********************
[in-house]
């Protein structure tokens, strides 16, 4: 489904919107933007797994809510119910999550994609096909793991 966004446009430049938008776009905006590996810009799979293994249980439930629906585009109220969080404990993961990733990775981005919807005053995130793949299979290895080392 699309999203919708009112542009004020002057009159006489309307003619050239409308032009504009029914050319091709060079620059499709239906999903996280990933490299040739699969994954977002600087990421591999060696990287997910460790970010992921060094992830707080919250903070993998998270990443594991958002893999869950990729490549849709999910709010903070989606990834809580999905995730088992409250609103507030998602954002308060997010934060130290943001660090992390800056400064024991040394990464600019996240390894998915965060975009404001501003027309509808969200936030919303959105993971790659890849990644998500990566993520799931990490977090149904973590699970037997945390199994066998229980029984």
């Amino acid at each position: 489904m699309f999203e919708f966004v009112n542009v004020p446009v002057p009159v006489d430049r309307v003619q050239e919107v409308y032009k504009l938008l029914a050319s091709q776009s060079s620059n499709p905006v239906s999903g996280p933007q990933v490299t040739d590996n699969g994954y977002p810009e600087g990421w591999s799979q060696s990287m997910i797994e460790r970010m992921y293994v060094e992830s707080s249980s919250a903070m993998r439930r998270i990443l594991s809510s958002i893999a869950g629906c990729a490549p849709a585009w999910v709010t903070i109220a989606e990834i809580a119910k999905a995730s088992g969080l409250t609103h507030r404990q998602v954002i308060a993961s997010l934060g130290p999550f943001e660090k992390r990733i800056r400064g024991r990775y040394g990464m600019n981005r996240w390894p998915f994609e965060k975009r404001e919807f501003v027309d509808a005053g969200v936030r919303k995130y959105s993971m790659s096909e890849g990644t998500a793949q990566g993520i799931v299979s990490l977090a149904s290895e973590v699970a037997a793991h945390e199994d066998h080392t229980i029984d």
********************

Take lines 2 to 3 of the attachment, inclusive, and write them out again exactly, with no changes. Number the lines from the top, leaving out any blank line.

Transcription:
């Protein structure tokens, strides 16, 4: 489904919107933007797994809510119910999550994609096909793991 966004446009430049938008776009905006590996810009799979293994249980439930629906585009109220969080404990993961990733990775981005919807005053995130793949299979290895080392 699309999203919708009112542009004020002057009159006489309307003619050239409308032009504009029914050319091709060079620059499709239906999903996280990933490299040739699969994954977002600087990421591999060696990287997910460790970010992921060094992830707080919250903070993998998270990443594991958002893999869950990729490549849709999910709010903070989606990834809580999905995730088992409250609103507030998602954002308060997010934060130290943001660090992390800056400064024991040394990464600019996240390894998915965060975009404001501003027309509808969200936030919303959105993971790659890849990644998500990566993520799931990490977090149904973590699970037997945390199994066998229980029984």
């Amino acid at each position: 489904m699309f999203e919708f966004v009112n542009v004020p446009v002057p009159v006489d430049r309307v003619q050239e919107v409308y032009k504009l938008l029914a050319s091709q776009s060079s620059n499709p905006v239906s999903g996280p933007q990933v490299t040739d590996n699969g994954y977002p810009e600087g990421w591999s799979q060696s990287m997910i797994e460790r970010m992921y293994v060094e992830s707080s249980s919250a903070m993998r439930r998270i990443l594991s809510s958002i893999a869950g629906c990729a490549p849709a585009w999910v709010t903070i109220a989606e990834i809580a119910k999905a995730s088992g969080l409250t609103h507030r404990q998602v954002i308060a993961s997010l934060g130290p999550f943001e660090k992390r990733i800056r400064g024991r990775y040394g990464m600019n981005r996240w390894p998915f994609e965060k975009r404001e919807f501003v027309d509808a005053g969200v936030r919303k995130y959105s993971m790659s096909e890849g990644t998500a793949q990566g993520i799931v299979s990490l977090a149904s290895e973590v699970a037997a793991h945390e199994d066998h080392t229980i029984d």